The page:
• demonstrate an understanding of the basic principles in life story work which could apply at any age or stage of life;

  • appreciate that life story work is as much about dealing with the present and preparing for the future as it is sorting out feelings
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1.5.4 The patient’s role

Activity 8: The passive actor

0 hours 5 minutes

The patient is entirely passive in this scene. Does that mean that she has no role and is unimportant to the scene? Does her silence
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1.5.2 Playing doctors, nurses and patients

Activity 7: The doctor role

0 hours 5 minutes

It is easy to see how junior doctors can see themselves as bei
Author(s): The Open University

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1.4.2 The doctor–patient relationship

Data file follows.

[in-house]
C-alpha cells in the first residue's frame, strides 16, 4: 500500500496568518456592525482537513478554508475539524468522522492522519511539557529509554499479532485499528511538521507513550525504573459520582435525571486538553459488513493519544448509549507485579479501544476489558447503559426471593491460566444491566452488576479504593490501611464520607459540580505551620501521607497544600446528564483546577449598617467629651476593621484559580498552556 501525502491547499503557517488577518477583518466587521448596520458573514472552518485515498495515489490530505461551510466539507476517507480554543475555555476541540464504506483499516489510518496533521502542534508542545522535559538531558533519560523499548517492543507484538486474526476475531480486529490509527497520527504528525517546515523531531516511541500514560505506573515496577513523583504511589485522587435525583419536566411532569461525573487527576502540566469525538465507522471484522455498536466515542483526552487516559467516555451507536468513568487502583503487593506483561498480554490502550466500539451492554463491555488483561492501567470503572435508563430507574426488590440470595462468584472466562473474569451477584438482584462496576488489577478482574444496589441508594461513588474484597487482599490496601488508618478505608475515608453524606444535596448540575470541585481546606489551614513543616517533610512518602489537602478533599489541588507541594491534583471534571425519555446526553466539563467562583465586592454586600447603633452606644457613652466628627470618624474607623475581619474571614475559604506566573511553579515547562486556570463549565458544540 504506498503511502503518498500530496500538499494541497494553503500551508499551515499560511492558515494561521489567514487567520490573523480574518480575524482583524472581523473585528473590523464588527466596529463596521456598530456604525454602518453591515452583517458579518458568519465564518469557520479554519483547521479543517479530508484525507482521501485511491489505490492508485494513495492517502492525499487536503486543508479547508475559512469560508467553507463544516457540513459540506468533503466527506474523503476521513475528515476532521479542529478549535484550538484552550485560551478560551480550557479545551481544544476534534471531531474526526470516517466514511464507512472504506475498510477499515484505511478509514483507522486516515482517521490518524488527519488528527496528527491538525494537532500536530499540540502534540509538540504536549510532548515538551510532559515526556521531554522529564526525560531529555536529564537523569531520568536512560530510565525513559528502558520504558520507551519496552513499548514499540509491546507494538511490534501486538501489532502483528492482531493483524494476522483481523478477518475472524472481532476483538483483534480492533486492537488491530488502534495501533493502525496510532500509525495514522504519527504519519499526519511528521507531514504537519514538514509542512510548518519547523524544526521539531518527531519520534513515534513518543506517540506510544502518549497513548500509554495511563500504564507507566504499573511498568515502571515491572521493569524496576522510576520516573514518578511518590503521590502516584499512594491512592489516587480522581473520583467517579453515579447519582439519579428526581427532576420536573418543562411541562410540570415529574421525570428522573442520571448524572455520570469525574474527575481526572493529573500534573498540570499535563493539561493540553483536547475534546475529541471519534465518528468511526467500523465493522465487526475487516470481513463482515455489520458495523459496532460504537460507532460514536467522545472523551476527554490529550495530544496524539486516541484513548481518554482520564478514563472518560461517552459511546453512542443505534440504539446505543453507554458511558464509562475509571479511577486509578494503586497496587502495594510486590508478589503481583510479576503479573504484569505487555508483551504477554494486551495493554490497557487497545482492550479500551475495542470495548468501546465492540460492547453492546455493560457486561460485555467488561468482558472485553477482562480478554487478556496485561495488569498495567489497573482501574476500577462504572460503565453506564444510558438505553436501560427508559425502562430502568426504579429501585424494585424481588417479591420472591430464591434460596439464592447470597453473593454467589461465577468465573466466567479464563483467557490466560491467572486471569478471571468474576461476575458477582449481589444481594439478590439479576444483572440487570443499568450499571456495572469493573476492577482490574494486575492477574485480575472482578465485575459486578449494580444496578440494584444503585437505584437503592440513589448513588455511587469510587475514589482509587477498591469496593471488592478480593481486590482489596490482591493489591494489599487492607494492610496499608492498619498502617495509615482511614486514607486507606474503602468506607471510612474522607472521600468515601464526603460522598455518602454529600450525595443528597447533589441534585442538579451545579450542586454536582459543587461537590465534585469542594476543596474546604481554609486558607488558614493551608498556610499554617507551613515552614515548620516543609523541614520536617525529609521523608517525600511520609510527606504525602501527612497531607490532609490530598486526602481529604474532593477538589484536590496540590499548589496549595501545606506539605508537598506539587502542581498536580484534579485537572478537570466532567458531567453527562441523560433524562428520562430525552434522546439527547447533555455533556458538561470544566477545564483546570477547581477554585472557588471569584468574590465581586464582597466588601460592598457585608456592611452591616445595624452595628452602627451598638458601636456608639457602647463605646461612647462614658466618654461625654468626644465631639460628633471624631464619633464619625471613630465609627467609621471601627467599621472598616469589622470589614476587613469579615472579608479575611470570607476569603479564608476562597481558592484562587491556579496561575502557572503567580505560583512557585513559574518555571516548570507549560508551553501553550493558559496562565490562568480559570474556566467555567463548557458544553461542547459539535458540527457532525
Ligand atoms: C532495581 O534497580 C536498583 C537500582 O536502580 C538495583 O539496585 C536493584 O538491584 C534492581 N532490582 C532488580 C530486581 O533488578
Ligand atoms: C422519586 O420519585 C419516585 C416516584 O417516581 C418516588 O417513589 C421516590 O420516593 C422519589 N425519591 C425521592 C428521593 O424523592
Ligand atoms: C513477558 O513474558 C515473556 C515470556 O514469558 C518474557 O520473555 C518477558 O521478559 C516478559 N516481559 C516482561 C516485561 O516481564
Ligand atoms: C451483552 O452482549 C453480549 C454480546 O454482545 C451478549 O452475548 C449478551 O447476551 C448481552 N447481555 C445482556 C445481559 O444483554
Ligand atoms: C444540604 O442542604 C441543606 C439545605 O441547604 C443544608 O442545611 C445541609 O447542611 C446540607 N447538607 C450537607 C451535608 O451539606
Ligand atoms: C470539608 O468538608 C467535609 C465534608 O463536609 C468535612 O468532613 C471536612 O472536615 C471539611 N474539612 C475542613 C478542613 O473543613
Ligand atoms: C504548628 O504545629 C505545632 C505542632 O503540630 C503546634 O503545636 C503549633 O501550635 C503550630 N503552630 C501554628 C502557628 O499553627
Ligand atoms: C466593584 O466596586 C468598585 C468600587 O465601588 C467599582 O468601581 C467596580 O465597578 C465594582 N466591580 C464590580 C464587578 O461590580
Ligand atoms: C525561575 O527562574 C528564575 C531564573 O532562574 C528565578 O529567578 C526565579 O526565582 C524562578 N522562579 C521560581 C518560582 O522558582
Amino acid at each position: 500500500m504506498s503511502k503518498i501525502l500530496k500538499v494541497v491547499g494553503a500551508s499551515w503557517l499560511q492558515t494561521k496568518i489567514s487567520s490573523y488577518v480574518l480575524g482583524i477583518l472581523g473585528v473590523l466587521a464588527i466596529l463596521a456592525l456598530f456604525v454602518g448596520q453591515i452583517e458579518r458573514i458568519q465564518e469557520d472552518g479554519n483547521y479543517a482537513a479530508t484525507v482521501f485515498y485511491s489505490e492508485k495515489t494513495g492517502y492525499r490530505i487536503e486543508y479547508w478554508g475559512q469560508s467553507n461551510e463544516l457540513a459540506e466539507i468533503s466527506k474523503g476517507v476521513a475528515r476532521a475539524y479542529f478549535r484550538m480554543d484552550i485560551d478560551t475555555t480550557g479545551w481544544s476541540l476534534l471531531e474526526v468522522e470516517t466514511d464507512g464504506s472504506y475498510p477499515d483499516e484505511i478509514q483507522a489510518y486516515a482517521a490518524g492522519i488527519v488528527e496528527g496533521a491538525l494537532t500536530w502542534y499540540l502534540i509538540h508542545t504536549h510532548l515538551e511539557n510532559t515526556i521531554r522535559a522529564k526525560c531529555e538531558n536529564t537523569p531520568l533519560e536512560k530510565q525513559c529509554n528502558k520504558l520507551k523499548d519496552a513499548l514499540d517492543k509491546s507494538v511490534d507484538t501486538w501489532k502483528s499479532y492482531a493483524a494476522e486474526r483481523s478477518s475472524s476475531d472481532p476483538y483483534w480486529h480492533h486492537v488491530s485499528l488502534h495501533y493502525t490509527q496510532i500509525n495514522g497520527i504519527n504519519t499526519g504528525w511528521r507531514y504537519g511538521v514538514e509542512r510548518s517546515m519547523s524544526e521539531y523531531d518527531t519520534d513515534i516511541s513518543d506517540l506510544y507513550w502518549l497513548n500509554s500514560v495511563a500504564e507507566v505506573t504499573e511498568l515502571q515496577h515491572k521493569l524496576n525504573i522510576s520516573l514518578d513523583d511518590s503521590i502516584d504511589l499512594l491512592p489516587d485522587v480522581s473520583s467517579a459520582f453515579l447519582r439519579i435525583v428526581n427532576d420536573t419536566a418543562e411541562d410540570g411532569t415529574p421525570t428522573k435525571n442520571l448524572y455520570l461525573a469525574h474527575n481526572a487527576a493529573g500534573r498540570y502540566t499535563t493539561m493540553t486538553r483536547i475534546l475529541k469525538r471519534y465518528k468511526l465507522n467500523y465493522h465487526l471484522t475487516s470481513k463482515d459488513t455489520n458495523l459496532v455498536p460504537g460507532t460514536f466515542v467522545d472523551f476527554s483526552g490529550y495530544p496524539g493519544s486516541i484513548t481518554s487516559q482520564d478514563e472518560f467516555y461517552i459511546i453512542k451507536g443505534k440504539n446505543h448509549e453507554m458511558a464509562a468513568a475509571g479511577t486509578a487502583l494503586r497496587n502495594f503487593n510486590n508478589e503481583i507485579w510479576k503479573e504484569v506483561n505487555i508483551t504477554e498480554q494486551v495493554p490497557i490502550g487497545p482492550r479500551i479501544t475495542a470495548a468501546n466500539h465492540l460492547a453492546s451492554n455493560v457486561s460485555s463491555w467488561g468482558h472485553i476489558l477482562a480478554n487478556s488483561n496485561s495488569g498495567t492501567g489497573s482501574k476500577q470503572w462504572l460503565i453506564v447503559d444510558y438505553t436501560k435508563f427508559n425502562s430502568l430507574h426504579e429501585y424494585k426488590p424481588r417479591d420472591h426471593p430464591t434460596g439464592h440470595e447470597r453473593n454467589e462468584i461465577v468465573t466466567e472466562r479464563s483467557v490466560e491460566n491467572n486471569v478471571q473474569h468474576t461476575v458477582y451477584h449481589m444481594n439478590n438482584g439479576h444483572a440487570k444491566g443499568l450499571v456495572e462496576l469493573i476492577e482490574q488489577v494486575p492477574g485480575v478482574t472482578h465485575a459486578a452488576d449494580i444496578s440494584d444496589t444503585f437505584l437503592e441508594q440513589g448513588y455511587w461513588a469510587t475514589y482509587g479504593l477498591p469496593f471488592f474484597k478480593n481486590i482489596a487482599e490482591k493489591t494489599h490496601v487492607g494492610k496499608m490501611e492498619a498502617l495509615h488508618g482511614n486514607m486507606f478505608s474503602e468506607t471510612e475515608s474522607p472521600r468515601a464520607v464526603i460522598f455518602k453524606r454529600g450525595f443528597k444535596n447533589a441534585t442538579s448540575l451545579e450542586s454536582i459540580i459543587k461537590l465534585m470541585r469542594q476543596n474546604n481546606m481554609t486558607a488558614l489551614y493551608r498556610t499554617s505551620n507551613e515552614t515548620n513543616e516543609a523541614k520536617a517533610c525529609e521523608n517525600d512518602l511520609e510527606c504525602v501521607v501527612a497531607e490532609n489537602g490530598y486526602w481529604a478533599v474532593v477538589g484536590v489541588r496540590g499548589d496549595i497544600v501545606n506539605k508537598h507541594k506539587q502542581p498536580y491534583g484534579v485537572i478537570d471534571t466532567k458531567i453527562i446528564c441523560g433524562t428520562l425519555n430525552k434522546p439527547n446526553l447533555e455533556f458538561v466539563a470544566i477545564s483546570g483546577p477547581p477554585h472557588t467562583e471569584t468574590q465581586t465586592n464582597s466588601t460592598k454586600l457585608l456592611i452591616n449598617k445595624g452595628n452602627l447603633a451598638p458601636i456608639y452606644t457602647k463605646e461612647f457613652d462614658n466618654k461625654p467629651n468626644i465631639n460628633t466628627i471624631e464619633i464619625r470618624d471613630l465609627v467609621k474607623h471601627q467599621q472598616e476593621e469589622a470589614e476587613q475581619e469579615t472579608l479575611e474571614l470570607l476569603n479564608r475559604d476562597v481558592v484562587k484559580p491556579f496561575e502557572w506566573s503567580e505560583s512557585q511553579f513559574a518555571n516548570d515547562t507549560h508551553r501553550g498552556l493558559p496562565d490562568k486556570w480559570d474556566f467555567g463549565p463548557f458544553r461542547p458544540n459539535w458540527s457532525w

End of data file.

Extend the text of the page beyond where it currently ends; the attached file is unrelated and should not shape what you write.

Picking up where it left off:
However, some care relationships are more tightly defined and more hierarchical, for example a doctor’s relationship with a patient. Within the biomedical model, the doctor’s role is to focus on the patient’s body and its functioning. The patient’s role is to report clearly and accurately on the body’s functions and the feelings it transmits. There is relatively little scope for the patient to influence the definition of this scene. The doctor generally makes the opening moves, whil
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1.4.1 Taking on a role

You can only succeed with a projection of yourself which other people are prepared to accept. And you then have to play out the scene the way others in the situation expect it to be played.